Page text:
Not having to pay admission in Cooperstown means one thing—a player's numbers are good enough to merit inclusion in one of the most exclusive clubs in the world.
For years, those numbers have been 3,000 hits, 500 home runs and 300 wins.
But there are other numbers that are equally important—and often overlooked: How a player seeking admission stacks up against those already enshrined.
Sure, a player's career needs to stand on its own at the final hour, but you'd be surprised at how you might view the careers of some of this year's top candidates for election after looking at the numbers side by side.
Let's take a look at the stories those numbers tell.
Rick Weiner is a Featured Columnist covering all of MLB and a member of B/R's Breaking News Team.
All stats courtesy of baseball-reference.com unless otherwise noted.
Everyone has their own opinion on the steroid era and whether players that we know—or strongly suspect—used performance enhancing drugs should be enshrined.
Here's my take on whether guys like Sammy Sosa, Barry Bonds, Mark McGwire and Rafael Palmeiro belong in the Hall of Fame or not:
I'm not talking about some form of punishment where those hitters must wait until their final year on the ballot to gain induction.
Instead, wait and see what happens with pitchers from the steroid era.
With the playing field heavily slanted in the batter's favor, wait and see if higher ERAs and WHIPs damn the best pitchers of the steroid era to the Hall of the Very Good.
If not, then sure, vote in the suspected cheats that you believe deserve enshrinement.
But if the pitchers from that era are penalized, then the punishment should fit the crime and keep those batters out of the Hall of Fame.
With that being said, you'll find no mention of the players named above on the pages that follow, simply because I don't believe they're candidates for a spot in the Hall of Fame this year.
Jeff Bagwell is.
Some believe that Bagwell was using PEDs, but I'm not one of them—and that's why he's included as a candidate.
It's the last place we want to find our favorite players, but the vast majority of a generation's All-Stars wind up as members of this fraternity.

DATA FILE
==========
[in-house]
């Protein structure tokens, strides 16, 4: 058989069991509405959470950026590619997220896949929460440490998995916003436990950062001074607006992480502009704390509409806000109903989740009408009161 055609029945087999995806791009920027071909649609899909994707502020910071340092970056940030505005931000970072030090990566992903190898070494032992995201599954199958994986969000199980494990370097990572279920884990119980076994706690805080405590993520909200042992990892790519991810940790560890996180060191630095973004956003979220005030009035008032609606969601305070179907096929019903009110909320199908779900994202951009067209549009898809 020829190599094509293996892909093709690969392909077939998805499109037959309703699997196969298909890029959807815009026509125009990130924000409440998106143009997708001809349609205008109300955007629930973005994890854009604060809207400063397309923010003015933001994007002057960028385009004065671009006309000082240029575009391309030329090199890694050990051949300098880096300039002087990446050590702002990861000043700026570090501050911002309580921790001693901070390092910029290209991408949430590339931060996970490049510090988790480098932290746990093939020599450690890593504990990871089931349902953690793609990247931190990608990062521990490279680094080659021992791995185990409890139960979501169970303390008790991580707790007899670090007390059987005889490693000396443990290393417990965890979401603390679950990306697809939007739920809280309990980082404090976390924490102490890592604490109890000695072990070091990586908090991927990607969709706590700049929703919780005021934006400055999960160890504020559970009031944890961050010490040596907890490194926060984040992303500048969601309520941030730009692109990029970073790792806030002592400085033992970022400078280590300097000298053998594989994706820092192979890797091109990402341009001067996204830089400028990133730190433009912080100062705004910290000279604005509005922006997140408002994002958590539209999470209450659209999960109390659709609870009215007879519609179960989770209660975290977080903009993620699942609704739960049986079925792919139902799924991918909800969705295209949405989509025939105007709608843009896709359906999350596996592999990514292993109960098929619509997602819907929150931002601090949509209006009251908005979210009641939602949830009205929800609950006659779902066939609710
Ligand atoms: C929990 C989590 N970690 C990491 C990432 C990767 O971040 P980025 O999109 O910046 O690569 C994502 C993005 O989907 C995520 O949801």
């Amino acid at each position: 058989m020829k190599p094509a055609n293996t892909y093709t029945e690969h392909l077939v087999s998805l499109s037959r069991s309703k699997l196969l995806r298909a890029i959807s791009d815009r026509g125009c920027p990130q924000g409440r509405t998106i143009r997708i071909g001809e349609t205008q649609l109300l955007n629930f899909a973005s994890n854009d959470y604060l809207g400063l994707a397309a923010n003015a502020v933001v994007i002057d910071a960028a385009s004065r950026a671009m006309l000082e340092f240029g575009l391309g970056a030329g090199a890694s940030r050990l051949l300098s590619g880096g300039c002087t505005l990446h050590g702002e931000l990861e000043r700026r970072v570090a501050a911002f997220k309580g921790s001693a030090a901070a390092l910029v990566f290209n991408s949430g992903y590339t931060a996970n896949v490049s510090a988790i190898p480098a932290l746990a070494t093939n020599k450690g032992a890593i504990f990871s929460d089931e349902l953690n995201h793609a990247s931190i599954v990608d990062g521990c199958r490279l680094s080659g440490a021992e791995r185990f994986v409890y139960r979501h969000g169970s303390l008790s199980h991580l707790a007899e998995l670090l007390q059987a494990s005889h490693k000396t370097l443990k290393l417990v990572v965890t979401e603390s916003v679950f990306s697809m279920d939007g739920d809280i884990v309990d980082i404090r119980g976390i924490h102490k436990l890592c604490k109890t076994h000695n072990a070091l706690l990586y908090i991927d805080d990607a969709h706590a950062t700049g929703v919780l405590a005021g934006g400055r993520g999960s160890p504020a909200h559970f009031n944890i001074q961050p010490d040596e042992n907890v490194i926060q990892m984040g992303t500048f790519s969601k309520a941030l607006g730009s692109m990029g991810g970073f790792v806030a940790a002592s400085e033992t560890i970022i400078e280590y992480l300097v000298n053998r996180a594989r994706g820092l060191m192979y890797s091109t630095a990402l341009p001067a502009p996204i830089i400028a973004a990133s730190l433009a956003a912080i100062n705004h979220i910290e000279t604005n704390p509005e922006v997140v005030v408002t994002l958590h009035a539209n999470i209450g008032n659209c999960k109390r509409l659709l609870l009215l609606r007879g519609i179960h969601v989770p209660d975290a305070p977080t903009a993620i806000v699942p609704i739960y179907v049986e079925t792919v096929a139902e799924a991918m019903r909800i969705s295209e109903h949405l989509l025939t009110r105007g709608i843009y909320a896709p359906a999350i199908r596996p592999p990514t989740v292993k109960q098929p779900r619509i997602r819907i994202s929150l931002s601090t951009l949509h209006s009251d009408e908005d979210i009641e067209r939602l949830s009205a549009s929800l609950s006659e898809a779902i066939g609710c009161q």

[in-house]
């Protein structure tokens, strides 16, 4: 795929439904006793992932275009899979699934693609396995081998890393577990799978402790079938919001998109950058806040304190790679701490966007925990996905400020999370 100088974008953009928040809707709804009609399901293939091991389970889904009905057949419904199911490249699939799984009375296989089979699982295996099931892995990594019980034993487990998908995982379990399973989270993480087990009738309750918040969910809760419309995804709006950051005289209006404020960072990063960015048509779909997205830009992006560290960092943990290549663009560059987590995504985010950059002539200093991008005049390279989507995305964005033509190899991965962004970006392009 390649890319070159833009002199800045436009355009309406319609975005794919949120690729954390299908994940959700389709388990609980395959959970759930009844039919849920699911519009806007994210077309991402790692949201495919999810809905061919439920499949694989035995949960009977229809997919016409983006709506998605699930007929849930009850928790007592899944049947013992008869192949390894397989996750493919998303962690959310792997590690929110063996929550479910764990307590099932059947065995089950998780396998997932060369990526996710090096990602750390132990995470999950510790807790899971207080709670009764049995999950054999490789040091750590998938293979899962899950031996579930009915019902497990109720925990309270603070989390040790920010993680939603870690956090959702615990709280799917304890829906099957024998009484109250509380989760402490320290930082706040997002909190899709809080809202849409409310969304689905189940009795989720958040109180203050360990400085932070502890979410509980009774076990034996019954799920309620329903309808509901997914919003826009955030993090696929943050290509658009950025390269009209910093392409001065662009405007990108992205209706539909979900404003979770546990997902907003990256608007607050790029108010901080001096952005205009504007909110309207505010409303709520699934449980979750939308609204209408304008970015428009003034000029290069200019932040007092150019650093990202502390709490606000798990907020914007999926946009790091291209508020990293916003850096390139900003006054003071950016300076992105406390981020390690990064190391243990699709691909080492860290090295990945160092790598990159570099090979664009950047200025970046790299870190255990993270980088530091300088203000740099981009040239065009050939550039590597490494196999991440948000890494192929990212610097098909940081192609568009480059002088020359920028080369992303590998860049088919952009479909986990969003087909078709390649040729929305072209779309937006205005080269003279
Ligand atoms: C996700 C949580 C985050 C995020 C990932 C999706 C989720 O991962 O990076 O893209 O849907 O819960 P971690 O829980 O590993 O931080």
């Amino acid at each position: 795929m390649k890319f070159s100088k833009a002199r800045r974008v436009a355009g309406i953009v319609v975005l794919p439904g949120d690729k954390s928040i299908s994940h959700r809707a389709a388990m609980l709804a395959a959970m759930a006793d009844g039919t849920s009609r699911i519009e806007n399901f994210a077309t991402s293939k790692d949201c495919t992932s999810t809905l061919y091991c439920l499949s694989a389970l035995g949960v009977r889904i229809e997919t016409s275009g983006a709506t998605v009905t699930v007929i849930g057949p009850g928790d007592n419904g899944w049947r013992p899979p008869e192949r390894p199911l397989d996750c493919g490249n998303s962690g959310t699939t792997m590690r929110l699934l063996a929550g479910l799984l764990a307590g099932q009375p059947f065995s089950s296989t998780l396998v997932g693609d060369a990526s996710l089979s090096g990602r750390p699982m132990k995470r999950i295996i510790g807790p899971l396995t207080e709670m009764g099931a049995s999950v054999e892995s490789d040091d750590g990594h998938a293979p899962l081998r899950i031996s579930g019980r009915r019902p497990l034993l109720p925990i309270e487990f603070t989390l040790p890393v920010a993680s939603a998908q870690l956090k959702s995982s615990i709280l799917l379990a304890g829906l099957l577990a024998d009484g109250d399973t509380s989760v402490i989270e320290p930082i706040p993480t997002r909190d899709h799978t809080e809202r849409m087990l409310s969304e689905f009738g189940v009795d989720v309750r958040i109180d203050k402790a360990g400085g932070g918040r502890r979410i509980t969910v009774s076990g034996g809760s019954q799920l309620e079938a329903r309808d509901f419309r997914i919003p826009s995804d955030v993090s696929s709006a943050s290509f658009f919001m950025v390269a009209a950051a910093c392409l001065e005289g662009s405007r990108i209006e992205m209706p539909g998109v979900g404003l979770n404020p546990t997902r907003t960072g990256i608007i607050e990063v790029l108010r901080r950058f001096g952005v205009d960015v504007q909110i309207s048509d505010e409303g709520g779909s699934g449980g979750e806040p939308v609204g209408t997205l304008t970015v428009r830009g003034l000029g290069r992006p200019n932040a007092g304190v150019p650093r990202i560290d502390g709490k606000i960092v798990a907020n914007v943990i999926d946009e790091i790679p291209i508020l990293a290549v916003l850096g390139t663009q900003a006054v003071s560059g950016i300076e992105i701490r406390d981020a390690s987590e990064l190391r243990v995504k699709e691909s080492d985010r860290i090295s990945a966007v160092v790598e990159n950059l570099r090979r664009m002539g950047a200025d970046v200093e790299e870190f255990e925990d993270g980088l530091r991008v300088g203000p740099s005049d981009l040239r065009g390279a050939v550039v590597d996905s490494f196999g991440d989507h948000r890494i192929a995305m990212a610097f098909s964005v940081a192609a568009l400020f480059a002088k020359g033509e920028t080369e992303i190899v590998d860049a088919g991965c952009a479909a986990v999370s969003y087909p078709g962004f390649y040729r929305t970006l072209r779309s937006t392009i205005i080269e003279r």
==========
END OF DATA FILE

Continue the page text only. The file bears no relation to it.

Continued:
Players on this year's ballot who are receiving bids this semester include:
While everyone remembers Tim Raines for his exceptional speed, that's selling the man short—his speed was his greatest asset, but it also made him one of the most exciting and explosive players in the game for more than a decade.
His 808 career swipes are the third most in baseball history, and both men ahead of him, Rickey Henderson and Lou Brock, are enshrined in the Hall of Fame.
Both Brock and Henderson are obvious selections to compare Raines to, but I'm constantly taken back to a comparison that ESPN's David Schoenfield once made when debating Raines' Hall of Fame merits.
Without clicking on the link, see if you can figure out who Player X is:
Raines: .294/.385/.425, 170 HR, 980 RBI, 2605 H, 1571 R, 808 SB, 2502 G
Player X: .338/.388/.459, 135 HR, 1138 RBI, 3141 H, 1383 R, 319 SB, 2440 G
Their stats are similar—Player X has a significantly higher batting average and more hits, while Raines has more power, runs scored and stolen bases—but all things considered, these two players are pretty darn close to one another.
Tim Raines might not be as accomplished a hitter as Tony Gwynn was, but Raines was just as potent of an offensive force.
He belongs alongside his fellow National League All-Star in Cooperstown.
In a big game, you wanted Jack Morris on the mound.
From 1980 through 1992, no pitcher in baseball won more games than Jack Morris, who picked up 216 victories over that 12-year time frame—an average of 17 a year for more than a decade.
He started 13 Opening Days for three different teams, three All-Star Games and of the seven postseason series in which he took part, Morris started Game 1 six times. Five times, he started on short rest to pitch in either Game 4 or Game 7 of those series.
Do we need more proof that Jack Morris was not only an ace for multiple teams and for more than a decade, but that he's one of the best big-game pitchers the game has seen?
Morris' numbers stand up against Red Ruffing's, elected to the Hall of Fame in 1967:
Ruffing: 624 G, 273-225, 3.80 ERA, 1.34 WHIP
Morris: 549 G, 254-186, 3.90 ERA, 1.29 WHIP
So what exactly is keeping Morris out of Cooperstown?
The only real argument that can be used against Morris is his ERA—and it's a weak argument when you look at what he accomplished over his career.
If Red Ruffing is a Hall of Famer, so is Jack Morris.
Two icons of the game, Lou Gehrig and Jimmie Foxx, each put together six consecutive seasons with 30 home runs, 100 RBI and 100 runs scored. Jeff Bagwell not only matched their streaks, but was two RBI away from doing that for eight consecutive seasons. (He finished with 98 RBI in 2002.)
Sticking with the Iron Horse and the Beast for a second, they are also two of the three first basemen to have scored and driven in more than 1,500 runs since 1900—and to do it without the security blanket of a DH spot to enjoy.
The third? Bagwell.